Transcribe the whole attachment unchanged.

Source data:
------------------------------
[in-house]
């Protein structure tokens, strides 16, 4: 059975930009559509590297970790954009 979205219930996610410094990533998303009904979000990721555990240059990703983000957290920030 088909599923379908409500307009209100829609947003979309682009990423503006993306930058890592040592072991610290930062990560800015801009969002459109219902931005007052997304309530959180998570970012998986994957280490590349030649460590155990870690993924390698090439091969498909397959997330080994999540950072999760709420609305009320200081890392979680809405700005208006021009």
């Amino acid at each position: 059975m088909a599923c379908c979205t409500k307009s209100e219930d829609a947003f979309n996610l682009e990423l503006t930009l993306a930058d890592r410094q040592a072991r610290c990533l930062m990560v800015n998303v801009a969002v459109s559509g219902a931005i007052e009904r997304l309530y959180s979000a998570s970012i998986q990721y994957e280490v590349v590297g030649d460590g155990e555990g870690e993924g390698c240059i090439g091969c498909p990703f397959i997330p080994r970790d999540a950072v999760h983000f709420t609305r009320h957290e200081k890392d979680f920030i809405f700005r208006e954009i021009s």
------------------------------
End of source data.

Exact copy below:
[in-house]
């Protein structure tokens, strides 16, 4: 059975930009559509590297970790954009 979205219930996610410094990533998303009904979000990721555990240059990703983000957290920030 088909599923379908409500307009209100829609947003979309682009990423503006993306930058890592040592072991610290930062990560800015801009969002459109219902931005007052997304309530959180998570970012998986994957280490590349030649460590155990870690993924390698090439091969498909397959997330080994999540950072999760709420609305009320200081890392979680809405700005208006021009």
């Amino acid at each position: 059975m088909a599923c379908c979205t409500k307009s209100e219930d829609a947003f979309n996610l682009e990423l503006t930009l993306a930058d890592r410094q040592a072991r610290c990533l930062m990560v800015n998303v801009a969002v459109s559509g219902a931005i007052e009904r997304l309530y959180s979000a998570s970012i998986q990721y994957e280490v590349v590297g030649d460590g155990e555990g870690e993924g390698c240059i090439g091969c498909p990703f397959i997330p080994r970790d999540a950072v999760h983000f709420t609305r009320h957290e200081k890392d979680f920030i809405f700005r208006e954009i021009s």